We are a staunchly divided nation. One of the reasons we find ourselves in the situation we are now in is because we have abandoned fairness and decency in the public square. Being a public servant is no longer about doing what is right. Long gone are the days of Mr. Smith Goes to Washington. Politics is all about power, and this means there is no room for fairness and decency. Simple Biblical principles have been abandoned.

“So whatever you wish that others would do to you, do also to them, for this is the Law and the Prophets.” (Matthew 7:12)

Politicians cannot follow the same rules. They create rules and break rules as they please. They do whatever benefits their side. There is no concern for the other. There is no concern for treating other people the way they want to be treated. All that matters is power and winning.

“But let your ‘Yes’ be ‘Yes,’ and your ‘No,’ ‘No.’ For whatever is more than these is from the evil one.” (Matthew 5:37)

The words of politicians are meaningless. They say one thing one day and something different the next. It doesn’t even matter if it was recorded or caught on tape. Politicians use words to benefit them in the moment. Words are twisted. Lies are told. Wrongs are rationalized or excused. Anything is on the table as long as it benefits the politician.

“But Jesus called them to him and said, “You know that the rulers of the Gentiles lord it over them, and their great ones exercise authority over them. It shall not be so among you. But whoever would be great among you must be your servant.” (Matthew 20:25-26)

Jesus warned that Christians are not to seek power as worldly people do, but are instead to serve one another. What is happening in politics is often what Christians are not to do. We are to live sacrificially. We are to take up our cross and follow Jesus. Politics is the opposite of this. It is the pursuit of power.

So what? We are not politicians, so why do we have to worry about what politicians do? We may not be politicians but when we interject ourselves into politics, we often find ourselves supporting and encouraging this behavior. We start believing the rules should favor our side and not the other. We are ok with politicians using words however they please to get whatever they want. We’re fine with the pursuit of power as long as our side wins. If we approve of improper behavior among politicians, how long before we accept it in our own lives and communities? How long before our children begin to embrace these behaviors that we support? Our support is not harmless.

“Repay no one evil for evil, but give thought to do what is honorable in the sight of all…Do not be overcome by evil, but overcome evil with good.” (Romans 12:17, 21)

The Bible is clear about what we must do. We must do what is good. We must do what is right. We must do what is fair. We must tell the truth. We must do this even if it puts us at a disadvantage. We must do it even if it means we lose something for which we are striving. The greater loss would be to lose our morals, our reputation, or even our soul.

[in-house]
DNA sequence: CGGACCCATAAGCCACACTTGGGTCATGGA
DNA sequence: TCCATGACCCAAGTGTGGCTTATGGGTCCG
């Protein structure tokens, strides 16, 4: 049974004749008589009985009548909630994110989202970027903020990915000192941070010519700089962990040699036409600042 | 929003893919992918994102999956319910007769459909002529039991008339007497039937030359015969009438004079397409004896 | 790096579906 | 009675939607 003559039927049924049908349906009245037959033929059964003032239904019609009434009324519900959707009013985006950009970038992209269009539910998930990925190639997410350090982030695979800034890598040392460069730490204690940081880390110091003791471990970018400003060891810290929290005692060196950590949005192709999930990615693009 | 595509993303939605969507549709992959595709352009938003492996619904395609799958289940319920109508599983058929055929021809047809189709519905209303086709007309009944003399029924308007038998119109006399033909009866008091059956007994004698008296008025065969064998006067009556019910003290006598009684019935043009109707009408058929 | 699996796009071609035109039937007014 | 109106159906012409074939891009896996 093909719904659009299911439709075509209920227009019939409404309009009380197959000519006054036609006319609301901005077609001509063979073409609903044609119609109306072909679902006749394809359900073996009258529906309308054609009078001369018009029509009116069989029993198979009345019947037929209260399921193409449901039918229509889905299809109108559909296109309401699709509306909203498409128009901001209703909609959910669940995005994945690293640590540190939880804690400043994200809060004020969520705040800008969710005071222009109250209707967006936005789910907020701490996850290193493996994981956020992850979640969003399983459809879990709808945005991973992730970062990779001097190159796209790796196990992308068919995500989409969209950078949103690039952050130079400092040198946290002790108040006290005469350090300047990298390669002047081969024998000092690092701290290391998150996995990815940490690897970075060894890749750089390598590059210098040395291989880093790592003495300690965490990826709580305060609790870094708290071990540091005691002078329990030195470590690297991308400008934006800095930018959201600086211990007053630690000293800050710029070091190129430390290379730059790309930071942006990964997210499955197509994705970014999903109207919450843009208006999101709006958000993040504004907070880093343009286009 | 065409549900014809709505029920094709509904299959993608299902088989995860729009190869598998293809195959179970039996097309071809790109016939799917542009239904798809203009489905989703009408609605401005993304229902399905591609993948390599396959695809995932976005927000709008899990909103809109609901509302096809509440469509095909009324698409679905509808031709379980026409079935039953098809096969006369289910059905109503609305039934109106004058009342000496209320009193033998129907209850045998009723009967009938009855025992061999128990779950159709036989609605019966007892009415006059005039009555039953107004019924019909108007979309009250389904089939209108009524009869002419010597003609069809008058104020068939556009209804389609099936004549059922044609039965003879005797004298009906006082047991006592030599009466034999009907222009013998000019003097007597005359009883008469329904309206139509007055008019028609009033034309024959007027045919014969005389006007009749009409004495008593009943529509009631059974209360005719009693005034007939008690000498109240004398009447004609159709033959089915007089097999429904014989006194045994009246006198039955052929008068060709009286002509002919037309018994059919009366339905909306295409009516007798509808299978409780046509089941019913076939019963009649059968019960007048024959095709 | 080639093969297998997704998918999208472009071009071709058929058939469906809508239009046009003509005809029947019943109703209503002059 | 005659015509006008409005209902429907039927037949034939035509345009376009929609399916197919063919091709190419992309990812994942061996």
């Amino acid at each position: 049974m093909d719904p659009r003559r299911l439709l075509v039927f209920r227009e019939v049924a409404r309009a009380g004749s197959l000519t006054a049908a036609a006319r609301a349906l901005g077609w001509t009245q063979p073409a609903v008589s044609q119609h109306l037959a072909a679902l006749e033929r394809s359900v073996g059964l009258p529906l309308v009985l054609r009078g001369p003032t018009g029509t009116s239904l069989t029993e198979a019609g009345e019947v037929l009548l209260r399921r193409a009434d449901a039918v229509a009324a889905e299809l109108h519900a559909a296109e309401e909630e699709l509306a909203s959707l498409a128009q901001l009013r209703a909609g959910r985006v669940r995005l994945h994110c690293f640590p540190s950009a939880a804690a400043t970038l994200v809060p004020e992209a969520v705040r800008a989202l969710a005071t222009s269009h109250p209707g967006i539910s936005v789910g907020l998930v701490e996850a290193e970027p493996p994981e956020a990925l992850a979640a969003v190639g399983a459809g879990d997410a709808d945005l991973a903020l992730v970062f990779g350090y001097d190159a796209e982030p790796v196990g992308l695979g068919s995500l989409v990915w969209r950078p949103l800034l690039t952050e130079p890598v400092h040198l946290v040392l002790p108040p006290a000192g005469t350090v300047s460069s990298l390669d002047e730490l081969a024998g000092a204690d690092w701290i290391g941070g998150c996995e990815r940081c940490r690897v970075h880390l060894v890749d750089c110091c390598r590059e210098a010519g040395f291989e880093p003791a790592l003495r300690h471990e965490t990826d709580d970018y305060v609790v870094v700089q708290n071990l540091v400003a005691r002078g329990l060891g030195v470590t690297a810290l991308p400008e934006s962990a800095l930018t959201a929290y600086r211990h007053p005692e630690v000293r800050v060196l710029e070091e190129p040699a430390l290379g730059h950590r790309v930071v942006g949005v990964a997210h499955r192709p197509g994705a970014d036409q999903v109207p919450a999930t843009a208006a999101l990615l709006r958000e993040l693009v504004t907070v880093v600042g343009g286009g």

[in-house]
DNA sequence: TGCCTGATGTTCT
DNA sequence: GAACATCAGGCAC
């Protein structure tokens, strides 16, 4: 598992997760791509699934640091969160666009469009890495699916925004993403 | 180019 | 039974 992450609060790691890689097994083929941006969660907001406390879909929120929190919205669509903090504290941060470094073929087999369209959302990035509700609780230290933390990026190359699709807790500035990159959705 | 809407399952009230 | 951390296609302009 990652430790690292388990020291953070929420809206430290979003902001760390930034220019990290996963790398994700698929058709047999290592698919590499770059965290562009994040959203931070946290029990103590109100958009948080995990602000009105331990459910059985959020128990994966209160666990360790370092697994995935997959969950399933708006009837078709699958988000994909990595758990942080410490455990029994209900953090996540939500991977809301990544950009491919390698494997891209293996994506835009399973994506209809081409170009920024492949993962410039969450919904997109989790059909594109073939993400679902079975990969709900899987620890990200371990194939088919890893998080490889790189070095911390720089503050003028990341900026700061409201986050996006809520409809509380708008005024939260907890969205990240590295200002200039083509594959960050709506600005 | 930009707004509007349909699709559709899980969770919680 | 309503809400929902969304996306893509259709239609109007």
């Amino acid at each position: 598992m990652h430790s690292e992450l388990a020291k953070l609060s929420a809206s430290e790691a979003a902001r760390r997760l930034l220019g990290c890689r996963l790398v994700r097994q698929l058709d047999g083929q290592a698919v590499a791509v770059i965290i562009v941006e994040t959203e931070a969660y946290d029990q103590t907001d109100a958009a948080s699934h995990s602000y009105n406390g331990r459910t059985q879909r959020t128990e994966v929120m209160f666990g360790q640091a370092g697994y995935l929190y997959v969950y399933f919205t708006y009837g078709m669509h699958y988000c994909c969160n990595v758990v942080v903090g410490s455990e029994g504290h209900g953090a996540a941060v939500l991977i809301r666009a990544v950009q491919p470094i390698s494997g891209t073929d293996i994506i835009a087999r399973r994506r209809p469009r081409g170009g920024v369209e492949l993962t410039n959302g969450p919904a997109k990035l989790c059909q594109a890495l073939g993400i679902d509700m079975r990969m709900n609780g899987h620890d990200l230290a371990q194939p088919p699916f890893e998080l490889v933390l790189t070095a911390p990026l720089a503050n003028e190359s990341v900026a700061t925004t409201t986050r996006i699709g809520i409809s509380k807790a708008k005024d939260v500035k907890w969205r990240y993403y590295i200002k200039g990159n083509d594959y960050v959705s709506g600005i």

“For what does it profit a man to gain the whole world and forfeit his soul?” (Mark 8:36)


We are living in what Charles Taylor calls a secular age. Many of the changes that have caused us to arrive at this point have happened slowly over 500 years. We often do not realize the extent to which we have embraced the secular. It is in the air we breathe. It is everywhere. We are secular, and we don’t even know it. Churches and spiritual institutions are not immune to these changes. One of the problems we face is that seekers who are searching for the sacred will be turned off by churches that have embraced the secular. We must take a step back and consider what it means to be religious in a secular age. Here are five things Christians should be doing to survive in a secular age.

Abstain From Politics – 24-hour news networks and talk radio are not spiritually healthy, and they are hurting the church. It is sad when Christians talk more about politics than Jesus. It is disheartening that Christians are more apt to share their political views on social media than their faith. Even at church, many people would rather talk about politics than the text that was read in worship or the sermon. We need to turn off the 24-hour news networks. We need to stop listening to talk radio. We need to unfollow politics on social media, and we need to focus on Jesus. If you want to be informed, then read a newspaper. Limit your news intake to no more than 30 minutes a day. Vote if you want to participate in elections, but don’t be consumed by politics. We are not reaching our communities with the good news about Jesus because they are not hearing or seeing good news from us. They are hearing and seeing politics.

Follow the Sermon on the Mount – We are living in a polarized society where violence is common. Christians are to be set apart. We are to be different from the world around us. We do this by following the Sermon on the Mount. We need to read it regularly and do what it says. Don’t explain it away. Don’t make excuses. We need to live out the instructions found in Matthew 5-7. We are citizens of the kingdom of God, and this should be evident in how we live and act. We must refrain from worldly responses to division. It is time that we take Jesus seriously and do what he says.

Embrace the Sacred – Without knowing it, churches have embraced the secular. We have adopted secular calendars. We have doubted the miraculous. We have neglected prayer. We have made worship about emotional music and a motivational speech. In many ways, churches are no different than secular groups and institutions. It is time that we reclaim the sacred. We need to acknowledge God is at work. We need to devote ourselves to prayer. We need to recognize worship is an encounter with God. We need to be formed by what is sacred, not by what is secular.